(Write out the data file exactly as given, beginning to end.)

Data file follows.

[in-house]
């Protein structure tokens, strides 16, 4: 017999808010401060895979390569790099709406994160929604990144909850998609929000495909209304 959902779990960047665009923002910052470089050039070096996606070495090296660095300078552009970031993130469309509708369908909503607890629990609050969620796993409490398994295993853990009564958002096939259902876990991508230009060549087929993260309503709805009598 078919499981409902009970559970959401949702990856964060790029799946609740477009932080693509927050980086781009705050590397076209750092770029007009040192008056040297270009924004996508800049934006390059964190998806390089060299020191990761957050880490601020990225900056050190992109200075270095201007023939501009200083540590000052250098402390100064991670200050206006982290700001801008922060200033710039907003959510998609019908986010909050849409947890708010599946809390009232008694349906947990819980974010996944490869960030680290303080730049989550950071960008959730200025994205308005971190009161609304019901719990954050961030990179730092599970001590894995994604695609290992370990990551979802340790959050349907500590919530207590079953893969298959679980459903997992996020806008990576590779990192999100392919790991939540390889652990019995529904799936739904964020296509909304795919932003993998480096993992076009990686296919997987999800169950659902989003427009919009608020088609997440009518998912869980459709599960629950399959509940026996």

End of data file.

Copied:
[in-house]
């Protein structure tokens, strides 16, 4: 017999808010401060895979390569790099709406994160929604990144909850998609929000495909209304 959902779990960047665009923002910052470089050039070096996606070495090296660095300078552009970031993130469309509708369908909503607890629990609050969620796993409490398994295993853990009564958002096939259902876990991508230009060549087929993260309503709805009598 078919499981409902009970559970959401949702990856964060790029799946609740477009932080693509927050980086781009705050590397076209750092770029007009040192008056040297270009924004996508800049934006390059964190998806390089060299020191990761957050880490601020990225900056050190992109200075270095201007023939501009200083540590000052250098402390100064991670200050206006982290700001801008922060200033710039907003959510998609019908986010909050849409947890708010599946809390009232008694349906947990819980974010996944490869960030680290303080730049989550950071960008959730200025994205308005971190009161609304019901719990954050961030990179730092599970001590894995994604695609290992370990990551979802340790959050349907500590919530207590079953893969298959679980459903997992996020806008990576590779990192999100392919790991939540390889652990019995529904799936739904964020296509909304795919932003993998480096993992076009990686296919997987999800169950659902989003427009919009608020088609997440009518998912869980459709599960629950399959509940026996």